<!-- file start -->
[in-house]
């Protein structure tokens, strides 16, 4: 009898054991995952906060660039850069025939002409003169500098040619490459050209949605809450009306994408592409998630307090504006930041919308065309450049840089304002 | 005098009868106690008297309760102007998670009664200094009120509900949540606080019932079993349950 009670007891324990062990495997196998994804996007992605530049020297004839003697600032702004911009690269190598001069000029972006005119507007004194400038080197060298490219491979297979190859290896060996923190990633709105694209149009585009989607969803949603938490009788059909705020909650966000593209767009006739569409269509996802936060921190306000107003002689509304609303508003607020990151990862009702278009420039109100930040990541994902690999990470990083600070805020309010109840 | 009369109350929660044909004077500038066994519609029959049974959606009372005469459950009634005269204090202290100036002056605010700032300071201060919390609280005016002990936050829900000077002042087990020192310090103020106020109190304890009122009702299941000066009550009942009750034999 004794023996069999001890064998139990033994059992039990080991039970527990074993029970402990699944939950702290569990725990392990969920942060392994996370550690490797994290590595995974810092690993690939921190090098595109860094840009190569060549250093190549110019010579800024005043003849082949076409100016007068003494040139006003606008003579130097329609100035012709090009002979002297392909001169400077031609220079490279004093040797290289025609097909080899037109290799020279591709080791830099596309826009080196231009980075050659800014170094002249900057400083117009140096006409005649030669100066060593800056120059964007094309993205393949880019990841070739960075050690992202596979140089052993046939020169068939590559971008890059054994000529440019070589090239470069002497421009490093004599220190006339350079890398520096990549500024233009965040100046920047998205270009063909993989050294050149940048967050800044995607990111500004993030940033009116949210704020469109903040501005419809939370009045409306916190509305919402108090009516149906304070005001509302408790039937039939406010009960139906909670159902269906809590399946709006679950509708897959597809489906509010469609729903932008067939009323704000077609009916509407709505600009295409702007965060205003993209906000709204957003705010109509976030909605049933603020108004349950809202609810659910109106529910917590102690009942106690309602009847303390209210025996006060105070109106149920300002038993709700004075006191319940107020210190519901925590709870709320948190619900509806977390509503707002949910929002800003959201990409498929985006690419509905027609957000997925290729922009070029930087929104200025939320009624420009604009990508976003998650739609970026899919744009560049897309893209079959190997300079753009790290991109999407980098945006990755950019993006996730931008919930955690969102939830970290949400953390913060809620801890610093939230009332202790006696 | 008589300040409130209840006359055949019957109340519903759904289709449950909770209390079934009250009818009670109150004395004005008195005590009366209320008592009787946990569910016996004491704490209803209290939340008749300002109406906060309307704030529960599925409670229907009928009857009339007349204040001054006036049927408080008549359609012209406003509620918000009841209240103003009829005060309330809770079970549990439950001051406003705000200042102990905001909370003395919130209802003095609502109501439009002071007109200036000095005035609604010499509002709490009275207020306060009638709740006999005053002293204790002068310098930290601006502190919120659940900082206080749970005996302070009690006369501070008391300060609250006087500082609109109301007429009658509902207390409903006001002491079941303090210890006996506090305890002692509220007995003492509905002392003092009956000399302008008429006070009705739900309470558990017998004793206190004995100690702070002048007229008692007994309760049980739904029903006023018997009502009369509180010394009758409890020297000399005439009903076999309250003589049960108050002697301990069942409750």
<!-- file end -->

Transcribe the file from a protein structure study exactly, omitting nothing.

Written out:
[in-house]
């Protein structure tokens, strides 16, 4: 009898054991995952906060660039850069025939002409003169500098040619490459050209949605809450009306994408592409998630307090504006930041919308065309450049840089304002 | 005098009868106690008297309760102007998670009664200094009120509900949540606080019932079993349950 009670007891324990062990495997196998994804996007992605530049020297004839003697600032702004911009690269190598001069000029972006005119507007004194400038080197060298490219491979297979190859290896060996923190990633709105694209149009585009989607969803949603938490009788059909705020909650966000593209767009006739569409269509996802936060921190306000107003002689509304609303508003607020990151990862009702278009420039109100930040990541994902690999990470990083600070805020309010109840 | 009369109350929660044909004077500038066994519609029959049974959606009372005469459950009634005269204090202290100036002056605010700032300071201060919390609280005016002990936050829900000077002042087990020192310090103020106020109190304890009122009702299941000066009550009942009750034999 004794023996069999001890064998139990033994059992039990080991039970527990074993029970402990699944939950702290569990725990392990969920942060392994996370550690490797994290590595995974810092690993690939921190090098595109860094840009190569060549250093190549110019010579800024005043003849082949076409100016007068003494040139006003606008003579130097329609100035012709090009002979002297392909001169400077031609220079490279004093040797290289025609097909080899037109290799020279591709080791830099596309826009080196231009980075050659800014170094002249900057400083117009140096006409005649030669100066060593800056120059964007094309993205393949880019990841070739960075050690992202596979140089052993046939020169068939590559971008890059054994000529440019070589090239470069002497421009490093004599220190006339350079890398520096990549500024233009965040100046920047998205270009063909993989050294050149940048967050800044995607990111500004993030940033009116949210704020469109903040501005419809939370009045409306916190509305919402108090009516149906304070005001509302408790039937039939406010009960139906909670159902269906809590399946709006679950509708897959597809489906509010469609729903932008067939009323704000077609009916509407709505600009295409702007965060205003993209906000709204957003705010109509976030909605049933603020108004349950809202609810659910109106529910917590102690009942106690309602009847303390209210025996006060105070109106149920300002038993709700004075006191319940107020210190519901925590709870709320948190619900509806977390509503707002949910929002800003959201990409498929985006690419509905027609957000997925290729922009070029930087929104200025939320009624420009604009990508976003998650739609970026899919744009560049897309893209079959190997300079753009790290991109999407980098945006990755950019993006996730931008919930955690969102939830970290949400953390913060809620801890610093939230009332202790006696 | 008589300040409130209840006359055949019957109340519903759904289709449950909770209390079934009250009818009670109150004395004005008195005590009366209320008592009787946990569910016996004491704490209803209290939340008749300002109406906060309307704030529960599925409670229907009928009857009339007349204040001054006036049927408080008549359609012209406003509620918000009841209240103003009829005060309330809770079970549990439950001051406003705000200042102990905001909370003395919130209802003095609502109501439009002071007109200036000095005035609604010499509002709490009275207020306060009638709740006999005053002293204790002068310098930290601006502190919120659940900082206080749970005996302070009690006369501070008391300060609250006087500082609109109301007429009658509902207390409903006001002491079941303090210890006996506090305890002692509220007995003492509905002392003092009956000399302008008429006070009705739900309470558990017998004793206190004995100690702070002048007229008692007994309760049980739904029903006023018997009502009369509180010394009758409890020297000399005439009903076999309250003589049960108050002697301990069942409750």